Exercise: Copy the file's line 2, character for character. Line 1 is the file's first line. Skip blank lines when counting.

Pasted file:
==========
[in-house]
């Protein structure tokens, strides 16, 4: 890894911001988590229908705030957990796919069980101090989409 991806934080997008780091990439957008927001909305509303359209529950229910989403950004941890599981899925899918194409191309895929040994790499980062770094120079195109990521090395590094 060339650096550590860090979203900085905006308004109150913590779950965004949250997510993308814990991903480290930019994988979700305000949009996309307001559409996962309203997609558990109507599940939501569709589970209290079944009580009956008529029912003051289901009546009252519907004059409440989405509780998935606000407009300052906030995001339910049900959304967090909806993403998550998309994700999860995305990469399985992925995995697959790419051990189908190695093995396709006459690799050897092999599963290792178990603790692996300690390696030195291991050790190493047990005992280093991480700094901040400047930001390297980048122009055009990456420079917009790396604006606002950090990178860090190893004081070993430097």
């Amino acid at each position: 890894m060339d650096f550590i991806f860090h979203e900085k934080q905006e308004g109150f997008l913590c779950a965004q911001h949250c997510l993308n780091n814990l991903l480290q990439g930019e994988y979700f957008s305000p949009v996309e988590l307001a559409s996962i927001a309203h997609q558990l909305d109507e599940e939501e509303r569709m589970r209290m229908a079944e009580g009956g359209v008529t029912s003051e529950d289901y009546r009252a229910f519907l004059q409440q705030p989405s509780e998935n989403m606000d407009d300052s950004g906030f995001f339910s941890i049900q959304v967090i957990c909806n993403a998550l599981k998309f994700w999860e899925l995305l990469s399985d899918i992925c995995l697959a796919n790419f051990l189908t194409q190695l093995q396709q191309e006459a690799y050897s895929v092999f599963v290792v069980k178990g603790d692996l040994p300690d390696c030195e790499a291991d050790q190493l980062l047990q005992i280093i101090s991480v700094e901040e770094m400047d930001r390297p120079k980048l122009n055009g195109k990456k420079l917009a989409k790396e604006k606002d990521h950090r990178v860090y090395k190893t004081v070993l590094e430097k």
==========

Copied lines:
């Protein structure tokens, strides 16, 4: 890894911001988590229908705030957990796919069980101090989409 991806934080997008780091990439957008927001909305509303359209529950229910989403950004941890599981899925899918194409191309895929040994790499980062770094120079195109990521090395590094 060339650096550590860090979203900085905006308004109150913590779950965004949250997510993308814990991903480290930019994988979700305000949009996309307001559409996962309203997609558990109507599940939501569709589970209290079944009580009956008529029912003051289901009546009252519907004059409440989405509780998935606000407009300052906030995001339910049900959304967090909806993403998550998309994700999860995305990469399985992925995995697959790419051990189908190695093995396709006459690799050897092999599963290792178990603790692996300690390696030195291991050790190493047990005992280093991480700094901040400047930001390297980048122009055009990456420079917009790396604006606002950090990178860090190893004081070993430097």